So my friend Mike coins all these phrases and words. He speaks what seems like his own language. Marcotte-isms you could call them. A word he uses to describe anything British, is 'Faversham'. As in "Mansfield Park is totally Faversham". Mike had seen that one episode of the Beverly Hillbillies when they went to England. When the Clampett's met their butler, the butler said (I think he said it to Granny) "Faversham Ma'am", because that was his name, and of course Granny replied "Faversham to you". The Clampett's mistakenly believed that Faversham was a greeting of sorts. Anyway, today when I was watching the play "The Letters of Jane Austen", I was thinking, that it was TOTALLY Faversham. Two young women, sitting in two dainty chairs, reading the letters of Jane Austin. Interspersed between the letters were several Faversham songs. Interesting combination.....If you like Jane Austin, you'd like the show.
While I was at that show, Glenn saw a show called 'Dad Doesn't Dance'. While at that show, he was thinking of Mark Twain's description of a church service in the book Tom Sawyer. Tom was suffering the agonies of endless boredom, until he remembered he had a pinch bug in a box in his pocket. Sadly, Glenn had no pinch bug.
Anyway..... I've been noticing the different fashions here. If you're in your 20's, the thing to wear is very short shorts, with black tights underneath. I see them everywhere. The cutest pair was ivory lace shorts with black tights. Occasionally you'll see some iconoclast with black shorts and white tights, but that's the exception to the rule.
Our show, (The Property Known as Garland) went really well today. One lady in the audience , who was from New Zealand, told me that our show was the best thing she's seen at the Fringe so far! Afterwards we brought props and costumes back to our flat and changed clothes in order to get to GHQ, for the 21A show.
We had lunch on the run. On a whim we stopped at a place that seemed to be really crowded with locals. Piemaker (on Nicolson Street). It's a pie shop that sells savory pies that people can eat while they walk. There are a bunch of varieties to choose from. Meats, cheeses, mushrooms, veggies, etc. Glenn chose a Mexican veggie (really good) and I had a veggie/mushroom one (delicious). Of course they also have cookies right by the register, so I chose a double chocolate one that we split.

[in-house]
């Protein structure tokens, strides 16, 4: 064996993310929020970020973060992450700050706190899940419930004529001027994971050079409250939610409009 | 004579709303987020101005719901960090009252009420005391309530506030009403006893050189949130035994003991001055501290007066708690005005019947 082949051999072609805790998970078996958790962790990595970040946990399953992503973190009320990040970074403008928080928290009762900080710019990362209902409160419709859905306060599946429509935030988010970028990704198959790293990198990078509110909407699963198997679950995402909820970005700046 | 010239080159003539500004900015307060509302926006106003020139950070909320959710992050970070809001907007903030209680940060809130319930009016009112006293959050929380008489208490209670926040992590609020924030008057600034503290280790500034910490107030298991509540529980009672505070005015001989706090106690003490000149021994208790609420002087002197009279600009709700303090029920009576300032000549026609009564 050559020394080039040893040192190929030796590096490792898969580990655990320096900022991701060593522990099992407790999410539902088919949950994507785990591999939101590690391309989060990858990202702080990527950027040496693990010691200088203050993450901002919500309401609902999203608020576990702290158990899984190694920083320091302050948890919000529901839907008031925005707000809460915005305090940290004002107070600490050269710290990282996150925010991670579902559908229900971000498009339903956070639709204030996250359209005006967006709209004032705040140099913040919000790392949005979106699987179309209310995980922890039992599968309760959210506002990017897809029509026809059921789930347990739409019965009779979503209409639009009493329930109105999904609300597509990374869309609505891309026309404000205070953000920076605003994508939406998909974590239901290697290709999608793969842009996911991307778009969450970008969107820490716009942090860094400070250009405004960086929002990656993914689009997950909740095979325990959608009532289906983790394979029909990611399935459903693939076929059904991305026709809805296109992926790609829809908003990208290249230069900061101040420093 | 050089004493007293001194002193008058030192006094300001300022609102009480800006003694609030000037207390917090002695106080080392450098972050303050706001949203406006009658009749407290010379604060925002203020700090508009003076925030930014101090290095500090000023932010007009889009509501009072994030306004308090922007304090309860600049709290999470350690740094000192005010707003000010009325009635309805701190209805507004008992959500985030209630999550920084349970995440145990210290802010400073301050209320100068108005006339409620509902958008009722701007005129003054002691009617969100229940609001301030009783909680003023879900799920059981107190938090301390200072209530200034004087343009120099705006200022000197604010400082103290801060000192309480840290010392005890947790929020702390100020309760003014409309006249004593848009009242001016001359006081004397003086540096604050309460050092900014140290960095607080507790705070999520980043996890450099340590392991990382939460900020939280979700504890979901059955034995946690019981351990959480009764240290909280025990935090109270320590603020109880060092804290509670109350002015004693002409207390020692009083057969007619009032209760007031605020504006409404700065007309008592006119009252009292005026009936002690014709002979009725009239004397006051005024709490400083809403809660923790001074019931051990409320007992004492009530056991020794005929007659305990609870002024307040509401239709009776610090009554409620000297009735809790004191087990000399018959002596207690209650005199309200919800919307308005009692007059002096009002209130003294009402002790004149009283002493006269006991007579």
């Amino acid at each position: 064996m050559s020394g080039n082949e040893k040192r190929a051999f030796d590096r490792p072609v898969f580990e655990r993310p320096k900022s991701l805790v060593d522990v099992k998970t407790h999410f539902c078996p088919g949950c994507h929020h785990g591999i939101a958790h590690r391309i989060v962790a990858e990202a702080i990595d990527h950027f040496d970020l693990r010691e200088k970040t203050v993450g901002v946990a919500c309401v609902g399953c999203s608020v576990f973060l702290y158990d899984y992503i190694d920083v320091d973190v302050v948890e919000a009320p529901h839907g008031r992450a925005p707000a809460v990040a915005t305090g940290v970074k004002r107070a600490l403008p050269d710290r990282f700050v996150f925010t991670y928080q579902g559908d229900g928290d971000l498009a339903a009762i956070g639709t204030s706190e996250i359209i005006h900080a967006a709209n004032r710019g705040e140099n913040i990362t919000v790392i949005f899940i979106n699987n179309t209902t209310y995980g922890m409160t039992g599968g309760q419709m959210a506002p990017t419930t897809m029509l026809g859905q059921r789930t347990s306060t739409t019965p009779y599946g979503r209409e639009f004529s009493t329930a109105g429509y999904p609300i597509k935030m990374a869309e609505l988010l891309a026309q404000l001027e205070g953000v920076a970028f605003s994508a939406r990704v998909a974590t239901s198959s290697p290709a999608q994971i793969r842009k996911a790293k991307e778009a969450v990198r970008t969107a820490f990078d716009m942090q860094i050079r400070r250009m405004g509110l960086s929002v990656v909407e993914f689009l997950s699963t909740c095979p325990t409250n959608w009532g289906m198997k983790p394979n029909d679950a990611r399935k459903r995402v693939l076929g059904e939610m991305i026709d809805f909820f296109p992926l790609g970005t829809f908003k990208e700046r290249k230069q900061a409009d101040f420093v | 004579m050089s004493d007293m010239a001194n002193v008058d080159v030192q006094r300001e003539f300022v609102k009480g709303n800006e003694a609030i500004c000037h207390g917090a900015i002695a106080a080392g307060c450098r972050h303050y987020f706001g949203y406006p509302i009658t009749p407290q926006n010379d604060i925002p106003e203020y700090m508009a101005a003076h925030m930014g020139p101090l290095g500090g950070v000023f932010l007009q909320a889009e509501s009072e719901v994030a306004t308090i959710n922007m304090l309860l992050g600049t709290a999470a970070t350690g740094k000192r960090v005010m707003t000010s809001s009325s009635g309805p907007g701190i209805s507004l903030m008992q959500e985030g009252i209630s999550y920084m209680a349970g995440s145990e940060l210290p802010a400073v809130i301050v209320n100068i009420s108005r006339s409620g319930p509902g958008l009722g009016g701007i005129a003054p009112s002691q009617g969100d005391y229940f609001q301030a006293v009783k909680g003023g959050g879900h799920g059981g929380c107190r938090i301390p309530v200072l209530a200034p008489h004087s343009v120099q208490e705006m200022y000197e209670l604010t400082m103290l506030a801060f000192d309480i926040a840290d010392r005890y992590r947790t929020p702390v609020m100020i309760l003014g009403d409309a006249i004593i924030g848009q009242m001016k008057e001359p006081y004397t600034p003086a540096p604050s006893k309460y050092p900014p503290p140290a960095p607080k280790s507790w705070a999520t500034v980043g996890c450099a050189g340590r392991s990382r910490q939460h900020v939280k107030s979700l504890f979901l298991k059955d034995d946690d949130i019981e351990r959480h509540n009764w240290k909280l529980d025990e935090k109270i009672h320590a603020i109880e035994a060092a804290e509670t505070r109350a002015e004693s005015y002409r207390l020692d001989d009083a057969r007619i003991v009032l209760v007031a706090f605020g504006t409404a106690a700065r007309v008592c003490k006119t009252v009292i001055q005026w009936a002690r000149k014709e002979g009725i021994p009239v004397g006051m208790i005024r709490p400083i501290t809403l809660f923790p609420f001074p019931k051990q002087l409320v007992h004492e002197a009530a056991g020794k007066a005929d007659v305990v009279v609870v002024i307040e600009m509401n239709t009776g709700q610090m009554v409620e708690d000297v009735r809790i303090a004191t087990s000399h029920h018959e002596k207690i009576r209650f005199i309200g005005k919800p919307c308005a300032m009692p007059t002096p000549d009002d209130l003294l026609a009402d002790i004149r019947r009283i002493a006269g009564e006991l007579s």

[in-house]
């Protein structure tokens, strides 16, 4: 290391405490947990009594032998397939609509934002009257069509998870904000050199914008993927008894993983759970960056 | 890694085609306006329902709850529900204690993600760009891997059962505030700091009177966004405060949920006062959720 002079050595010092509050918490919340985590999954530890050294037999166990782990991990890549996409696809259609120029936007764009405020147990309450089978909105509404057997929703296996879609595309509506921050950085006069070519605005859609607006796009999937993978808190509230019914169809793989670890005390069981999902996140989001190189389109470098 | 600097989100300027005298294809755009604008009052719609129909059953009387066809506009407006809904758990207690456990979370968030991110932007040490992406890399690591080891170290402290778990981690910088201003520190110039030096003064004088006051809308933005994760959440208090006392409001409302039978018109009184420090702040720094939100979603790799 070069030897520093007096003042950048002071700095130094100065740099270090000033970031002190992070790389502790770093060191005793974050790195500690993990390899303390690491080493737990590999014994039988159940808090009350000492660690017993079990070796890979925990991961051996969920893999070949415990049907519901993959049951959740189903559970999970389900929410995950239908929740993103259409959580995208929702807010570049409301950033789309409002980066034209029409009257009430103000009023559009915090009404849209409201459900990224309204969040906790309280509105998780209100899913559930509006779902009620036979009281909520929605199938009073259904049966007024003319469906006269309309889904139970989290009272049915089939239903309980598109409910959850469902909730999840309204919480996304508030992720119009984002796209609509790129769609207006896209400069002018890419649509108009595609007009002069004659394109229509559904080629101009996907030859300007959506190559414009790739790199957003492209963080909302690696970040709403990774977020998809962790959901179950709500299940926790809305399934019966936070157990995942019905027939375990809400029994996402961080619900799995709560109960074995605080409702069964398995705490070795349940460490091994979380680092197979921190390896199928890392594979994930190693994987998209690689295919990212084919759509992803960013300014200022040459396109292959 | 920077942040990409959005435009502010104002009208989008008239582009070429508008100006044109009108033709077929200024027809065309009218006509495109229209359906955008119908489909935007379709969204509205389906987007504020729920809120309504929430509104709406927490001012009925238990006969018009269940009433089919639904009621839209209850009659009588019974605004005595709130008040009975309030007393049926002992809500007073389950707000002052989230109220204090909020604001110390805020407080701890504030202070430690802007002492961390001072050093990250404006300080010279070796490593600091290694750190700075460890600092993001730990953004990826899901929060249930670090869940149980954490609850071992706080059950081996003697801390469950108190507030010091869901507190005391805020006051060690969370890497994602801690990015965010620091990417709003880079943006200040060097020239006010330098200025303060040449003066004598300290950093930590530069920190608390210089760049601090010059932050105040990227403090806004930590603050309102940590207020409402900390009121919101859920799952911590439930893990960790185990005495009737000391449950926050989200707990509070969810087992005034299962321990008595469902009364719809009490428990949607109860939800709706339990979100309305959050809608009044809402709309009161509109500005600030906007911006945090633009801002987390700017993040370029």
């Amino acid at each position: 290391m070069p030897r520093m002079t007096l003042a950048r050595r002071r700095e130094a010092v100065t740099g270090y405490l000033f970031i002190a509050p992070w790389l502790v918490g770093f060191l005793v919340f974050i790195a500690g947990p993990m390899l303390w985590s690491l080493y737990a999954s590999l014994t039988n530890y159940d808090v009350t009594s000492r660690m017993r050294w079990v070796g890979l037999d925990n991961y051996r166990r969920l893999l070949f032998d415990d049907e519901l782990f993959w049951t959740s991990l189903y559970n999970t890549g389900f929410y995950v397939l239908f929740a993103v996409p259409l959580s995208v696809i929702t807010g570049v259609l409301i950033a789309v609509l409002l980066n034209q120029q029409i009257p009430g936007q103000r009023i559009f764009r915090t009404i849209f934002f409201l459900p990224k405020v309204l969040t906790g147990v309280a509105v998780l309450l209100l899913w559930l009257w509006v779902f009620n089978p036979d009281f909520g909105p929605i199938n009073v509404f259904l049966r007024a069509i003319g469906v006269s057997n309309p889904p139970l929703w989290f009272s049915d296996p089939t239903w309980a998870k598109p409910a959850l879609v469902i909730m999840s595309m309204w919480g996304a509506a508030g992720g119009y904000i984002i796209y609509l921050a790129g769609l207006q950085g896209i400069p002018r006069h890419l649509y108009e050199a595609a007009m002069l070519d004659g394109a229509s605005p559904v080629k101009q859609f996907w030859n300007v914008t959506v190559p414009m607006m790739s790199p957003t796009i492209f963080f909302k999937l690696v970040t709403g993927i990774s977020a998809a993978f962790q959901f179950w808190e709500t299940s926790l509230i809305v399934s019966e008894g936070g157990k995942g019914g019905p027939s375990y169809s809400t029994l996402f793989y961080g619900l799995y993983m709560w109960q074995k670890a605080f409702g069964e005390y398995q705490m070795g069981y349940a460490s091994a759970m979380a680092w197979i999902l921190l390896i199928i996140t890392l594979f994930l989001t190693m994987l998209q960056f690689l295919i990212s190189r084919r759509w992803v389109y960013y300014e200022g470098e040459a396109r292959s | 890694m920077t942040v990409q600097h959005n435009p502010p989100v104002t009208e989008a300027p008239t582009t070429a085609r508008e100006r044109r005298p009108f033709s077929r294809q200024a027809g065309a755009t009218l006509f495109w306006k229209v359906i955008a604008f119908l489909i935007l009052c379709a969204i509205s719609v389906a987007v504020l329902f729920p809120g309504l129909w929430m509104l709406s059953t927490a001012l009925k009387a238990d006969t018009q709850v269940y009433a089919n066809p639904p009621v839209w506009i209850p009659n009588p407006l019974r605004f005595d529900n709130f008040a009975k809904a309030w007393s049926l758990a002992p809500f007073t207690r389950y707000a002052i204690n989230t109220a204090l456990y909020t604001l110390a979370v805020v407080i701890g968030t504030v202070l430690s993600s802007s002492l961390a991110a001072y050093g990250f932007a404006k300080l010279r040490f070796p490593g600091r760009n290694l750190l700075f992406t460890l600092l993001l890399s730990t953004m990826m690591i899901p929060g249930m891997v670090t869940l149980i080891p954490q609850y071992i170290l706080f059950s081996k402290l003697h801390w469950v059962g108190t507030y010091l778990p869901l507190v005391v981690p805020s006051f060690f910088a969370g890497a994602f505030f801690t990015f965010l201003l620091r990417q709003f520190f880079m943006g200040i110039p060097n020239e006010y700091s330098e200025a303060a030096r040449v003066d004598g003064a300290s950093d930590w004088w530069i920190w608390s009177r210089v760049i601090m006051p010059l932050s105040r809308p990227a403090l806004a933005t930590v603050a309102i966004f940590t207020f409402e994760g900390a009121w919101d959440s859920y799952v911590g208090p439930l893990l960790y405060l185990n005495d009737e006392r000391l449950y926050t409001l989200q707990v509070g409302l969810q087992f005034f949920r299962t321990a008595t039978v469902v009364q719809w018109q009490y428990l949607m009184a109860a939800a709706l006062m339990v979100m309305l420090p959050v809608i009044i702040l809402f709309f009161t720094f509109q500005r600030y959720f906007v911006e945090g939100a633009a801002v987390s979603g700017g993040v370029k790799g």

Now, the danger of eating a delicious hand held pie, out of a small paper bag, is that you'd gobble it so quickly while you're walking that you choke because you're eating it too fast. A person should try and stroll, as opposed to hike. Amble, don't stride. Luckily, I had my water bottle along, so a quick drink alleviated my distress and prevented Glenn from doing a Heimlich maneuver right there on the street.
One thing that we both notice, is the ambulances. Every 10 to 20 minutes another one screams down the street. Not sure why, but there are a LOT of emergency vehicles whizzing by.
Last night we saw TWO shows. The first was a blues show, called "A Musical Salute To The Titans of Blues", and it featured an awesome 13 piece blues band called The Blues-Water.
We loved that show. It was great music and also musical lessons about the birth of the blues and information about many venerated blues musicians, singers and composers. We bought their CD afterwards. Then we saw a show called 'All An Act', by Sean Michael Welch. It was really cute. The play featured 2 clowns, involved as friends, but having recently spent an evening of passion together and then trying to come to terms with what their relationship should be now. There were some really funny clown bits interspersed between the drama. We liked it.
Guess what we had for supper? Veggie Haggis, Neeps and Tatties. Tatties means mashed potatoes, Neeps are mashed turnips (very good) and although we still don't know what's in regular haggis, the veggie haggis had a bunch of lentils and lots of spices. It was really good. But even better than that was the 1/2 pint of Edinburgh Gold (it's a local micro brewery and it's an EXCELLENT hand pulled pint).